But I also know how easy it is to focus on the things are not so joyful. So maybe focusing on what we are not -- completely healthy -- can be a way of helping us see what we are -- healthy enough.

That's what I'm focusing on today.

I hope you all enjoy the day, wherever you are, and that you're healthy enough to do something special, that makes you feel good, whatever it is.

Sunday, November 19, 2017

FDA Approval for Obinutuzumab (plus more ASH stuff)

The FDA announced on Friday that it had approved an Obinutuzumab combination for untreated Follicular Lymphoma.

Specifically, the approval is for Obinutuzumab plus chemotherapy (CHOP, CVP, or Bendamustine), followed by Obinutuzumab Maintenance. A similar combination with maintenance was already approved for FL patients who could no longer take a Rituxan-based treatment.

The approval came because of results from the GALLIUM trial, which compared the Obinutuzumab + chemo + maintenance to Rituxan + chemo + maintenance. In the trial, Obinutuzumab showed better Progression Free Survival than Rituxan. Overall Response rate was slightly better as well.

Given the results, it seems appropriate that Obinutuzumab gained FDA approval. The numbers do show that, in the circumstances tested, Obinutuzumab outperformed Rituxan. It's another option for us.

At the same time, though, when the results of the trial were published about a month ago, some experts questioned whether or not Obinutuzumab really was superior. The doses of the two treatments weren't same (Obinutuzumab's was higher), and the adverse events (bad side effects) were higher for Obinutuzumab as well. Lots of experts thought this meant there was not as clear a reason to switch from Obinutuzumab to Rituxan as it might seem at first.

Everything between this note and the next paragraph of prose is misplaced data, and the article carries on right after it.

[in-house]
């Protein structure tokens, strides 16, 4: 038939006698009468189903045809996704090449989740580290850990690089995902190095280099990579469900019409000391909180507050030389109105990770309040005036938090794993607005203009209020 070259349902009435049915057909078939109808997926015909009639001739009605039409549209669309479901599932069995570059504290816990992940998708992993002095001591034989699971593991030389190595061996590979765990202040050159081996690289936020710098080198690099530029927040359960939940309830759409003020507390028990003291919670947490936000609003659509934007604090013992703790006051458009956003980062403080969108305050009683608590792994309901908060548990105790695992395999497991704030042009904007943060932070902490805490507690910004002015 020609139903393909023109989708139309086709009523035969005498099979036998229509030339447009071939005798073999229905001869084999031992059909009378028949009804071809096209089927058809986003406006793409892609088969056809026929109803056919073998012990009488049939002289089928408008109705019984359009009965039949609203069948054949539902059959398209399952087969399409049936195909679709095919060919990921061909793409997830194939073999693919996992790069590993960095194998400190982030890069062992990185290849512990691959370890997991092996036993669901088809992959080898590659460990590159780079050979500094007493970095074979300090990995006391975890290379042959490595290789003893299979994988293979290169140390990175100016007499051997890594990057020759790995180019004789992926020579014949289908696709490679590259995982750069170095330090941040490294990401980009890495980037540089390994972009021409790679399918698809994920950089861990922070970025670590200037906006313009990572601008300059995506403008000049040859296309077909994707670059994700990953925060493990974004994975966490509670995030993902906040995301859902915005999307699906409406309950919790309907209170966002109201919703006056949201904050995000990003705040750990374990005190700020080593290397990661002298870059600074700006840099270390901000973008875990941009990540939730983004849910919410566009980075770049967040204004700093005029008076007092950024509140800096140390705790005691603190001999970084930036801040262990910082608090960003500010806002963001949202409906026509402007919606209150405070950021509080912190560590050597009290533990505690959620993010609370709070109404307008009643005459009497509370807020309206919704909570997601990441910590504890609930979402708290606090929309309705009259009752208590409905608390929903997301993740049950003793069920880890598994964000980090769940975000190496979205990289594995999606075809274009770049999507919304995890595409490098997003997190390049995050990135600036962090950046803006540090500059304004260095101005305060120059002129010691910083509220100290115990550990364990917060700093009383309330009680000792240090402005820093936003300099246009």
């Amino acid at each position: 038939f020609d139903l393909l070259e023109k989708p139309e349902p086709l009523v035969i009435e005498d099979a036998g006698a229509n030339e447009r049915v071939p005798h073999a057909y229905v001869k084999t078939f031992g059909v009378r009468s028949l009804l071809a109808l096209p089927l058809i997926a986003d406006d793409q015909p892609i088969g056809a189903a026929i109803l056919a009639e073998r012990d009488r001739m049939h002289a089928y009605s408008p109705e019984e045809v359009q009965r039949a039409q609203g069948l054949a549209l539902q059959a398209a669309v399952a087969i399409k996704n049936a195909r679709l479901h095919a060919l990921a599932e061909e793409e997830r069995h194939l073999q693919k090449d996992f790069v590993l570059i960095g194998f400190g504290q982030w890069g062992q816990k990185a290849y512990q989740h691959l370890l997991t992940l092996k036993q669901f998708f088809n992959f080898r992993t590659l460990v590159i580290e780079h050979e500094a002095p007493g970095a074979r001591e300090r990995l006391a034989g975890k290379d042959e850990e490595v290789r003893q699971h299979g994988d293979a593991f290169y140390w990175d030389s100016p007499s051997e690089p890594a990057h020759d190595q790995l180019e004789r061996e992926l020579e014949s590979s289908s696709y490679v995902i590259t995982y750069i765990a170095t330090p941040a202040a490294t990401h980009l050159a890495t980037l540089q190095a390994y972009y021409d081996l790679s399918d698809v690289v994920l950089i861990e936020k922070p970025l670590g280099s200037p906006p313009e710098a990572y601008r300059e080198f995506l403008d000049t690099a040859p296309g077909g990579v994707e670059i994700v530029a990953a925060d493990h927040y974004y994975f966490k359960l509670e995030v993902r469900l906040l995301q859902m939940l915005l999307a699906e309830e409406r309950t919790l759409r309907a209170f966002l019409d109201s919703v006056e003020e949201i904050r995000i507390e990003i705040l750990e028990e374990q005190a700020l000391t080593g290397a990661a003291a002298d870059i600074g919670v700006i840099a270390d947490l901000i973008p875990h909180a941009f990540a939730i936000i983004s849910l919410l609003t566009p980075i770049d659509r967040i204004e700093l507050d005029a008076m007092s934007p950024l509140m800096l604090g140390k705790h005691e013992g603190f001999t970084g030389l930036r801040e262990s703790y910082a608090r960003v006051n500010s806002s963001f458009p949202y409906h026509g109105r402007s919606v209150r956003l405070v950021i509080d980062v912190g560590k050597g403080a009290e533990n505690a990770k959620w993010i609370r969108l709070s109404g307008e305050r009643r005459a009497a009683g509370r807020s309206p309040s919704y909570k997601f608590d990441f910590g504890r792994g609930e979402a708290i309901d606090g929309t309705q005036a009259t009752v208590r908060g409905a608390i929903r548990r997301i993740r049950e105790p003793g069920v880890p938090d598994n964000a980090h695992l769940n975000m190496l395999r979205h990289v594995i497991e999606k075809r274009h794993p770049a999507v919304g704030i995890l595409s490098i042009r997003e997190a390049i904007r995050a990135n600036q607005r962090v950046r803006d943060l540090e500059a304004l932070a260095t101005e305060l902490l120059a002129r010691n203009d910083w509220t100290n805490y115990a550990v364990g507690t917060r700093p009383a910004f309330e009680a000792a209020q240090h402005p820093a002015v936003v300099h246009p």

But the approval is there now. Time will tell if oncologists make the switch.

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Updated results from the GALLIUM trial will be presented at ASH next month.

It looks like there are several presentations about data from the GALLIUM trial.

One that really stands out to me is called "Early Disease Progression Predicts Poorer Survival in Patients with Follicular Lymphoma (FL) in the GALLIUM Study."As part of the analysis of the GALLIUM data, researchers looked at POD24 -- patients who had Progression of Disease within 24 months after receiving immunochemotherapy (which would include patients in both the Obinutuzumab and Rituxan arms of the GALLIUM trial). It's been known for a few years now that this particular group of patients (about 20% of those with FL) has a lower Overall Survival that other Follicular Lymphoma patients.

The researchers found that the Obinutuzumab patients had a better chance of not being in the POD24 group (about a 33% better chance). However, overall, the study confirmed the idea that POD24 was an issue -- patients who have had immunochemotherapy whose disease returns or gets worse within 24 months have a lower Overall Survival rate.

While the whole idea of POD24 concerned FL experts, it also gave them some hope. Identifying this group of patients meant that they could start working on identifying them early and finding treatments that would be effective.

I'm working my way through those abstracts and trying to find a way to make sense of them all.

If you're in that group, stay hopeful -- a greater chance of something doesn't mean it's guaranteed. And some of the ASH research of POD24 seems to provide more reasons to be hopeful. That problem isn't solved, but it's clear that there are a lot of smart people who are looking into it.

More ASH stuff soon.